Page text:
Sherri Gallagher: Utilizing her expertise in novels
For 13 years, Gallagher has been training and using her German shepherds for search and rescue (SAR) missions for children, dementia patients, disoriented hunters or hikers, and even potential suicide victims.
Sherri Gallagher has served the body of Christ for since 1998 doing canine search and rescue. She has been a Boy Scout merit badge counselor for since 1999, and her son is an Eagle Scout. She brings the authenticity of this experience to her writing.
Sherri, tell us about your dog training experience.
When I was growing up my parents bred German Shepherds and used to joke they raised the dogs and the dogs raised the kids so I have been around dogs all my life. I grew up in a rural area so if I wanted to explore or play the only companion available was a German Shepherd (GSD). They were very protective and saved my life a couple of times. I wrote some stories for Callie Grant that were published in The Dog Next Door and Other Stories of the Dogs We Know and Love about growing up with dogs.
When my husband and I got married we got into showing Afghan Hounds and I was able to do some amazing training with them. You can’t train an Afghan Hound with force, they have to want to do it so I developed a lot of training skills that were “different” at the time. Now motivational training is very common. By the time the hounds passed of old age we had a four year old son and I was working 70-80 hours a week. I didn’t have time for a high maintenance dog and I wanted my son to have similar dog experiences to my childhood so we got a German Shepherd, Taz. Taz was a high drive working line shepherd, very different from what I had grown up with. I read to my son at night and he liked non-fiction animal stories. I read him the book So That Others May Live by Caroline Hebbard which talked about her journey into search and rescue. This obnoxious GSD was exactly the kind of dog she looked for to do search and rescue. There was an address in the back of the book. I wrote to it and so began my journey into the world of search and rescue (SAR). That was 1998. We tested to operational status in 2000 and I have been doing search and rescue ever since. In 2003 I acquired a large, high drive, male, GSD, Lektor. Lektor was my “unicorn” I could do any kind of SAR with him but it wasn’t enough. He led me into the sport of schutzhund, which is now called IPO. The dogs have to perform at tracking, obedience and protection. Much of what they learn is useful in search and rescue so I now cross train my SAR dogs in IPO.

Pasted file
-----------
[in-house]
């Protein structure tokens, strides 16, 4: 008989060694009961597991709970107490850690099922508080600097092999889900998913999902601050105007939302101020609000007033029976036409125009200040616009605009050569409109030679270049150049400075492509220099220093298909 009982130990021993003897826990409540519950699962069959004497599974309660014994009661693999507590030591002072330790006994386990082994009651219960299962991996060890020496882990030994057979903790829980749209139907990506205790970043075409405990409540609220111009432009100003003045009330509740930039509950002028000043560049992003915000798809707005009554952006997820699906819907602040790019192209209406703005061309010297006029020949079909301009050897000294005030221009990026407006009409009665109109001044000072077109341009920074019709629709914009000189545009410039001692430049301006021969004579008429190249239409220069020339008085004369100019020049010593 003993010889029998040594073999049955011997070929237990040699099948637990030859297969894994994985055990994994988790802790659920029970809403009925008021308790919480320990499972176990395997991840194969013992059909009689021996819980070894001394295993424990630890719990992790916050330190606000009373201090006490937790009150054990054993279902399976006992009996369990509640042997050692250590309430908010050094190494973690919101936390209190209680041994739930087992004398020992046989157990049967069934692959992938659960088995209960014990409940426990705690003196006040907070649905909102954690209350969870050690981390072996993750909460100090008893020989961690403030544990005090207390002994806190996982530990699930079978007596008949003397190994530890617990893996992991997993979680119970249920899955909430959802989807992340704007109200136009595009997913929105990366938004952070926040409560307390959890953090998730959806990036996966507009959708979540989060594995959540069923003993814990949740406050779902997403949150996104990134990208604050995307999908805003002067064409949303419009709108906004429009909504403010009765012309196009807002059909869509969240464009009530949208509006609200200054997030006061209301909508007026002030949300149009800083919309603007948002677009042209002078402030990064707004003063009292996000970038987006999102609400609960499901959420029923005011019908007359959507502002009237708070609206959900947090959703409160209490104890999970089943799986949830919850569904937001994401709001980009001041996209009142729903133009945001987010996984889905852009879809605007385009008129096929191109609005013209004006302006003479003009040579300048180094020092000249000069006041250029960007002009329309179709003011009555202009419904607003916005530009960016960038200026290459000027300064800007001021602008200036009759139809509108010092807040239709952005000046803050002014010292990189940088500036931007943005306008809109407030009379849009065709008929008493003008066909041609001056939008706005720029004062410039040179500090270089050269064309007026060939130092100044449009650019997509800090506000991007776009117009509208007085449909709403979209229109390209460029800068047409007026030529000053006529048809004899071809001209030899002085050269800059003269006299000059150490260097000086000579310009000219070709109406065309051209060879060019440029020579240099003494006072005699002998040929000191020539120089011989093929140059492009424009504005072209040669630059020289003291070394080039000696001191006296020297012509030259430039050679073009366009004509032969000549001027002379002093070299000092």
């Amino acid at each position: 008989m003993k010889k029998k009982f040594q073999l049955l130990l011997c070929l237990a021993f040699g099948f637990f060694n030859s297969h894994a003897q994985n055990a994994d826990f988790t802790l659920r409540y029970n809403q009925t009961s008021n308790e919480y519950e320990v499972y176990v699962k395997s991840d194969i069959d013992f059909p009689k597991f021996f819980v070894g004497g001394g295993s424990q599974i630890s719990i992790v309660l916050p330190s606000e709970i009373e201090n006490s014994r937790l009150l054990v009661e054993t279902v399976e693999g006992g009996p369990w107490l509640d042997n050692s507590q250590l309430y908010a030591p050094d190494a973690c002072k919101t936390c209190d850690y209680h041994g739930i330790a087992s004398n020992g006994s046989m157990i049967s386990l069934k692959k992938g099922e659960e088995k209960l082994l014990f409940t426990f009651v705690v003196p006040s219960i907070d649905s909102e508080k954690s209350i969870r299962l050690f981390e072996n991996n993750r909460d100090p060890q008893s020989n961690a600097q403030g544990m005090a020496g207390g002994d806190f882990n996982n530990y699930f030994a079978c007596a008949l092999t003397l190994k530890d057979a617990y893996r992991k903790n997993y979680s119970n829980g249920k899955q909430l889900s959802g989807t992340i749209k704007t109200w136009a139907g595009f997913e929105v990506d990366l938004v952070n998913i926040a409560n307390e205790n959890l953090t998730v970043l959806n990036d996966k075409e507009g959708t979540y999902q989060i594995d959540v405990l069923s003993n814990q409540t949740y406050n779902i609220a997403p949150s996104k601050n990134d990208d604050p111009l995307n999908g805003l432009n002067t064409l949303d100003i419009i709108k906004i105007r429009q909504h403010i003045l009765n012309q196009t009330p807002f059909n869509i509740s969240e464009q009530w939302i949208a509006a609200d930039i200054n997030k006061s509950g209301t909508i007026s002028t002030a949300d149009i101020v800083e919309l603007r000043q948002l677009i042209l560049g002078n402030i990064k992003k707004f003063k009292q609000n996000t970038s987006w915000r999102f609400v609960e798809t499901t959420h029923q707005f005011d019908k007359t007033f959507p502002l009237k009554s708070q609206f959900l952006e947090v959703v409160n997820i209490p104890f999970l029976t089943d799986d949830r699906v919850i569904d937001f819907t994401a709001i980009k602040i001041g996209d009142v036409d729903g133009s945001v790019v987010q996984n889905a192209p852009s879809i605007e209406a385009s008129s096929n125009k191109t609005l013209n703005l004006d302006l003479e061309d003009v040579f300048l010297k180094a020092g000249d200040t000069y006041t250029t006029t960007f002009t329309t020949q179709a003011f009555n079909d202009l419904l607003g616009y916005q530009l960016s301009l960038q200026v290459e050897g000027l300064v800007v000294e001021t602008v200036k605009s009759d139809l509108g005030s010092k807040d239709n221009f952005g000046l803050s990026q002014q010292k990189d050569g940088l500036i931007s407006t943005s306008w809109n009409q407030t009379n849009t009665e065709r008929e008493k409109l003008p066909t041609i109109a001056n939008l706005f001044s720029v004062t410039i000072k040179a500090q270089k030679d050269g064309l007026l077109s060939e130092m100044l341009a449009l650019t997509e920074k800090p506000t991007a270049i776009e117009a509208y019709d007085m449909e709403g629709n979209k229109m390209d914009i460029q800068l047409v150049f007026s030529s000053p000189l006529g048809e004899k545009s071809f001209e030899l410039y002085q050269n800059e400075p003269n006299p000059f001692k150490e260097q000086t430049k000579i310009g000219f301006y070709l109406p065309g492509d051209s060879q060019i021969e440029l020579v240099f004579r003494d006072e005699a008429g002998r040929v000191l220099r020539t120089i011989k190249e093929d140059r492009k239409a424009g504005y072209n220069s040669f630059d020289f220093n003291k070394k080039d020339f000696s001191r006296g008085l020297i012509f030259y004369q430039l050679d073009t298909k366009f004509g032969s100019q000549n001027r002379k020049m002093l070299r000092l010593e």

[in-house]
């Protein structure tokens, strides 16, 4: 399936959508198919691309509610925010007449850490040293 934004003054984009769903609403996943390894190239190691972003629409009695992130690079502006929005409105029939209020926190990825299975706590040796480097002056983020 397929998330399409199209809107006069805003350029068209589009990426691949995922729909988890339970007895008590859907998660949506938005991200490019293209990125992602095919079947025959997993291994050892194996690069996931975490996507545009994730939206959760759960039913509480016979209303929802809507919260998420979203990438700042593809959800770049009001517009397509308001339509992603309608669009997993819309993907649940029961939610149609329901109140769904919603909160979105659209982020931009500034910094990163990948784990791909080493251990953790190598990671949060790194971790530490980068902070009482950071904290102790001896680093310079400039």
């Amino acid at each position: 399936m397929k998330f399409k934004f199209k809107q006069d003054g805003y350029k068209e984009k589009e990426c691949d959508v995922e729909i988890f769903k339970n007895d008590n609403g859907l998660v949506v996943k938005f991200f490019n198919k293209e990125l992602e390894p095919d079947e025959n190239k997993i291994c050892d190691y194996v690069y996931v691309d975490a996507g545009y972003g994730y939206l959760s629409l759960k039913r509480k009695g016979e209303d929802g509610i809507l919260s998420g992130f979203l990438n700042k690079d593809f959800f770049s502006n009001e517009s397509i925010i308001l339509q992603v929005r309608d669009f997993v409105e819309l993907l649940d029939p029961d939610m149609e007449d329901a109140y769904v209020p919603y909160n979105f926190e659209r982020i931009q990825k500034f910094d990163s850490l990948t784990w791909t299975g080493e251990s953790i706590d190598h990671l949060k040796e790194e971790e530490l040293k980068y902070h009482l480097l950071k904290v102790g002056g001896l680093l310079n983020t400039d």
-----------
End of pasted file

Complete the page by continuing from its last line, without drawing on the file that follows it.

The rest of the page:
Any dog can do SAR. Scenting capability is dependent on the size of the dog’s nose, the bigger the nose the better the ability to detect a scent. I stick to German Shepherds and I recommend anyone doing SAR at least get their original training with a breed specific group. Each breed has slightly different body languages and it is easier to train new handlers when everyone in the group reads the dogs’ body language and can point it out.